One of the holiday-est things about my holiday is the fact that I’ve taken a backseat from thinking and planning activities. My lovely brother has put a lot of thought and energy into a plan of activities for the week that isn’t overloaded, but still allows for me to see important things. I’ll confess that I haven’t even done any research into Montreal itself and am just enjoying allowing myself to be led around and shown things.
And it’s amazing the difference it makes to my tiredness levels. Today we walked across the city of Montreal; up the Mount Royal for which the city is named, then out to Leonard Cohen sight-seeing spots and Our Lady of the Harbour. All in all, by the time we returned home, we’d walked nigh on 16km. Which in the heat and humidity of the day felt maybe even more. I am pretty physically tired, and sore too. But I’m not experiencing that drained exhaustion that usually comes with being out and about. I mean, even the hour that I spend shopping each week causes me to need to collapse and need to take a break for a while. I’m pretty thankful for some quiet time to write and read and whatever else now, but I’m not sapped of energy.
I think it’s down to decision-making and responsibility. I didn’t make a single decision today. Not from the time we would leave the house, to where we would eat dinner, to what direction was best to take to get to the next location. I didn’t plan anything, I wasn’t responsible for anything or anyone beyond myself. And it’s a bit like when there’s an oppressive hum in the room that you don’t really notice ’til it stops. It’s kind of amazing really.
It came into stark relief for me when we were taking the train home after our dinner, and I made some casual queries about the plan for the next day and a discussion opened up into options that could be taken if it was raining. My brother (who is the super-organiser of all this wondrous holidaying for me) was like “I can’t even brain right now. Let’s talk tomorrow?” and inside I was “Oh yeah! That’s usually me!”. It was only when I realised that it wasn’t happening to me that I thought about why. And it’s really really draining all that responsibility and all those decisions – each one, no matter how small, from choosing a direction to choosing a restaurant – chip off a tiny bit of energy from a finite (but rechargeable!) ball.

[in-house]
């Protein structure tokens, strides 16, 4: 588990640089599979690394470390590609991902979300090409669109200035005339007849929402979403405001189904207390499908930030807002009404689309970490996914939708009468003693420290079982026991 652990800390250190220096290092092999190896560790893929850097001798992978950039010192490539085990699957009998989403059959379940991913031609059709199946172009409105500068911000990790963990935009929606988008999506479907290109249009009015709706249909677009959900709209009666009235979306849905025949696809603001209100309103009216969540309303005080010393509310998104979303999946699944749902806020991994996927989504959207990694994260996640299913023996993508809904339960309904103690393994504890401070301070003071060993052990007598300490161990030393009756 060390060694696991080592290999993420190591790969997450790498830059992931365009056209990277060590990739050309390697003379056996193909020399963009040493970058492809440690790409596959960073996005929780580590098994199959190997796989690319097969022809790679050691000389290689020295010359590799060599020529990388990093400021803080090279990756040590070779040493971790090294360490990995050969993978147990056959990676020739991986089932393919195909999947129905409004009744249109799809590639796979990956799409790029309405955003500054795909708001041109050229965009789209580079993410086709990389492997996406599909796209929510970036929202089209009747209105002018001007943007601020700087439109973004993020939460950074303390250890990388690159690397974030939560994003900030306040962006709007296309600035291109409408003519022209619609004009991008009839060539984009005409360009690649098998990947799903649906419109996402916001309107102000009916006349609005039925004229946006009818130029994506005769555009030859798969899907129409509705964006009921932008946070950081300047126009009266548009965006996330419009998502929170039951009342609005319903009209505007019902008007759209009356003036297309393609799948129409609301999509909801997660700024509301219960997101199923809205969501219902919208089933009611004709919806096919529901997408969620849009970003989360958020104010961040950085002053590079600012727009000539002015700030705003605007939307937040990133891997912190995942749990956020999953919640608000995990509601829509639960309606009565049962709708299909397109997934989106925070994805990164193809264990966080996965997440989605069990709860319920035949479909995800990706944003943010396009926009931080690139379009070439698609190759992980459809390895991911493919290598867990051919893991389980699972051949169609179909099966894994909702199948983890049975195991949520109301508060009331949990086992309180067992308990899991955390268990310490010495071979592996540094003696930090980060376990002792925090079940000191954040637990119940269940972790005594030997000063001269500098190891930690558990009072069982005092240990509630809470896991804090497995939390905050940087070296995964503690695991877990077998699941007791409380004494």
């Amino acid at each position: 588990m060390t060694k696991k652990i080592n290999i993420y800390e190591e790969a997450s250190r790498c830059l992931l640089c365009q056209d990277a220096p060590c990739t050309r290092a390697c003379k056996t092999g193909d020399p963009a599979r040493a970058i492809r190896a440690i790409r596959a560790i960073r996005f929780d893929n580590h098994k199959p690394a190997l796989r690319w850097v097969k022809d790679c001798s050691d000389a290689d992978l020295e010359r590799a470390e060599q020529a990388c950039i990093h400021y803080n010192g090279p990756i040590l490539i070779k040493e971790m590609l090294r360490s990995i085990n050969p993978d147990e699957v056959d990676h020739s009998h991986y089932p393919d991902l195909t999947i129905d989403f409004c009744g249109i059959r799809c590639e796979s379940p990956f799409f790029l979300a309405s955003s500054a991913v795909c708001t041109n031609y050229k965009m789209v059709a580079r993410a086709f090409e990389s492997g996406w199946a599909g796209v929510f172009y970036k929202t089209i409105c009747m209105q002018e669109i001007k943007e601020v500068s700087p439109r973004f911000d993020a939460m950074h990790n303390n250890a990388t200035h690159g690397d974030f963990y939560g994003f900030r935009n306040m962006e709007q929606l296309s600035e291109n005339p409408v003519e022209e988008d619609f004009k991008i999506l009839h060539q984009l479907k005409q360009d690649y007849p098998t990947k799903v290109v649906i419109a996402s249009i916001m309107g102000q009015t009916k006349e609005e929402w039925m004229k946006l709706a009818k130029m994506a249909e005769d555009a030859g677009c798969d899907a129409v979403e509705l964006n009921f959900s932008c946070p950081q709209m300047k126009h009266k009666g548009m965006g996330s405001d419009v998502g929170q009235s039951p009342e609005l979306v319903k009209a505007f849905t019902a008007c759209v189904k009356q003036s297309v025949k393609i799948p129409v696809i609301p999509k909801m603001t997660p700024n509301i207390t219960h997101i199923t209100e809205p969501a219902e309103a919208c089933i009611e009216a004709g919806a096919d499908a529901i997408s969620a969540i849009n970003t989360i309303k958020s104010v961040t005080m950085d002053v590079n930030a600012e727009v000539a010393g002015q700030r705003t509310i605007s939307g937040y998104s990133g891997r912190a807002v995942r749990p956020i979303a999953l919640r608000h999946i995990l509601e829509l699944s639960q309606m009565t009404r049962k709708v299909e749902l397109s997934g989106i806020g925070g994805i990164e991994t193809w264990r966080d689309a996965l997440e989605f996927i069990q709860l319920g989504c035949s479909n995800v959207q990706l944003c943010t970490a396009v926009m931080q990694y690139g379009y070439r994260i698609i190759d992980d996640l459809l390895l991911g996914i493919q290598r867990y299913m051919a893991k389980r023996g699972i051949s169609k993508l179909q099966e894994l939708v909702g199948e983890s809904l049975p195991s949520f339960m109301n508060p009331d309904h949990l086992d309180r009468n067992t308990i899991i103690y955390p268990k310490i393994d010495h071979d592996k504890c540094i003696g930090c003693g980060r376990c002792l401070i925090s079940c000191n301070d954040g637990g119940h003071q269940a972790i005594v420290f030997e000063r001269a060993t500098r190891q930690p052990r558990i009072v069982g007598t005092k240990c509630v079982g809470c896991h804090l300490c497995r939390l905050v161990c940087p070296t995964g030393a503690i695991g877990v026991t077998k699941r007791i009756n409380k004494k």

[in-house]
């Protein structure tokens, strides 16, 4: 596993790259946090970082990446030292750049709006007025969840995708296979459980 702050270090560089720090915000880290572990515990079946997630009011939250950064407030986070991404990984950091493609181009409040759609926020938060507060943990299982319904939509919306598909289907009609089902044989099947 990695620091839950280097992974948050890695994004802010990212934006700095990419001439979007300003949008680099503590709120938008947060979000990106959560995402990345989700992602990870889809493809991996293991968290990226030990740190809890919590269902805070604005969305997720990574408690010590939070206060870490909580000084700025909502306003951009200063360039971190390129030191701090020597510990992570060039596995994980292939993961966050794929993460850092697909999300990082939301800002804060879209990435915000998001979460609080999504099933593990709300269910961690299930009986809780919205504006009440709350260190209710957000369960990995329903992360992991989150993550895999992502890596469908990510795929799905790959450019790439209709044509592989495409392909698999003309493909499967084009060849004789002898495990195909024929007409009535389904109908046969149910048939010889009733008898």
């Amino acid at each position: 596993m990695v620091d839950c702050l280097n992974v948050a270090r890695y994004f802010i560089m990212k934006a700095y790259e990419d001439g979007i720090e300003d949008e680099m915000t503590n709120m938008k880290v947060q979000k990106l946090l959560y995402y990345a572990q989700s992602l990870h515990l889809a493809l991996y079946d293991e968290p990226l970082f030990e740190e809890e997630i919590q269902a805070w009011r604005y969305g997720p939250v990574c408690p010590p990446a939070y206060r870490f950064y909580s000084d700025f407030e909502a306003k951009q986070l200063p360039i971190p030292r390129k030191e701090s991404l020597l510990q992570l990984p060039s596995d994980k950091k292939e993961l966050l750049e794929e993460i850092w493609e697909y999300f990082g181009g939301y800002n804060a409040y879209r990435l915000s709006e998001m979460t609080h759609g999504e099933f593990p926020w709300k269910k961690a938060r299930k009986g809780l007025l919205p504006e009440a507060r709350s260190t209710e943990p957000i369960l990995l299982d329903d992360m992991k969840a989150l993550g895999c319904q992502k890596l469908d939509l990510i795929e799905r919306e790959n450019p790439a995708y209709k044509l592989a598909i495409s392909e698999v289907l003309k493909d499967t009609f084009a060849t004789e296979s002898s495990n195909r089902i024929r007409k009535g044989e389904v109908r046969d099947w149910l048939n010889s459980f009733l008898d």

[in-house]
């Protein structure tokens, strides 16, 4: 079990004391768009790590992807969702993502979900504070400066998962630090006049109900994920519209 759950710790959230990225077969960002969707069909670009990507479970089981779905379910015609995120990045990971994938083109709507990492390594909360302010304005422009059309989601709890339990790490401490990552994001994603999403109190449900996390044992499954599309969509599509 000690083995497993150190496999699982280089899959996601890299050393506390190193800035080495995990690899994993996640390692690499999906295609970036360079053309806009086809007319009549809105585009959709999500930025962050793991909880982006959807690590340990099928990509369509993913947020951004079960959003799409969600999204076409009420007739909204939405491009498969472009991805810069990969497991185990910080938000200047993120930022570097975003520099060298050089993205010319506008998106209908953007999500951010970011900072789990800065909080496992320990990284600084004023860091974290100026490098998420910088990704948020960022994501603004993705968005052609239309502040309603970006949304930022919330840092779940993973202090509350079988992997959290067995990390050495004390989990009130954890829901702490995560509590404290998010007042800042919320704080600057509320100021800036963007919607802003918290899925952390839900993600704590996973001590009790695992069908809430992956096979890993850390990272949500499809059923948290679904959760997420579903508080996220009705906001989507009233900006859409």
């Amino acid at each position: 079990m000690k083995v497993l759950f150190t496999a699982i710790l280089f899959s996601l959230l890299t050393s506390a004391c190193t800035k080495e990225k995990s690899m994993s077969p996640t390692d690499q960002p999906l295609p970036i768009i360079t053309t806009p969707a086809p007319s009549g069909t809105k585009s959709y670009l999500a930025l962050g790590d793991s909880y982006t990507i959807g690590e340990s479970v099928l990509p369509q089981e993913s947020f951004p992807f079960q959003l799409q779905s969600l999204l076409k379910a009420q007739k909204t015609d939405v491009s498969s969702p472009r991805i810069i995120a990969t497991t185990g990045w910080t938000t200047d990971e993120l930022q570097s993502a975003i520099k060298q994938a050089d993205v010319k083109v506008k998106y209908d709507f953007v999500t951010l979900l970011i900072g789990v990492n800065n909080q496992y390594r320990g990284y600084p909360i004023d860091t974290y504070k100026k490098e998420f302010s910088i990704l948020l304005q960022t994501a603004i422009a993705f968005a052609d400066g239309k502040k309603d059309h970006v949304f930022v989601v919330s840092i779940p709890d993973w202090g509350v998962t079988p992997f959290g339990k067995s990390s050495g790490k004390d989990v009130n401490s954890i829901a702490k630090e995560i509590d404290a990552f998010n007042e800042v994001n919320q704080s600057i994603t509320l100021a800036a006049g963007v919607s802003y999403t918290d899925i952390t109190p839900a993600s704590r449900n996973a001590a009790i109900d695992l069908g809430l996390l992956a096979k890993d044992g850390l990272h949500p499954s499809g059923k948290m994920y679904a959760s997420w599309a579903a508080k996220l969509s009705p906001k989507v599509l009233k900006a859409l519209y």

So this may all sound a bit “poor me”ish. And I don’t mean it that way at all. I don’t know that I’m hoping or planning for any change to my regular life from this. It’s interesting to notice the phenomenon. It’s kind of reassuring to realise there’s an actual reason for my tendency to exhaustion during and after excursions, and a valid excuse for some of my snappishness when in such a drained state. I suppose it allows me to forgive myself a little for some of that, because from outside I can see that it is a bit of a load to carry. And even better, it gives an amount of hope for the future, for when my children are more grown – so long as I remember that I can step away from the controls sometimes. I hope I will remember to do that.
Meanwhile, back in Montreal. It’s a beautiful city. A very cityish city that reminds me in parts of Japan, London and Chicago – the other main big cities I’ve been to. Not really New York at all. I don’t know, I guess it’s hard to say what triggers associations when it comes to this stuff. I really enjoyed my walk around, seeing lots of contrasting and interesting architecture and all sorts of different cross-sections of society.
The food we’ve eaten so far has been amazing. Well, any food after a 14km trek in the heat is going to be welcome. I ate beyond satiety but not to the point of pain and illness – despite an inclination, born of historic habit, to do so. I don’t have to worry about flights or children or anything in the next couple of days. I feel relaxed. I feel like I’m on holidays. And it’s really nice to have that.
I do miss my husband and children and I worry that their coping okay and I worry and guilt that I’m not there for whatever reason big or small they might need me for. But I also trust that they are fine, and they are individuals – and so am I. The golden thread is still there, connecting us across the miles. I’m feeding my love back across it and I feel theirs. We make each of ourselves and each of the others stronger this way.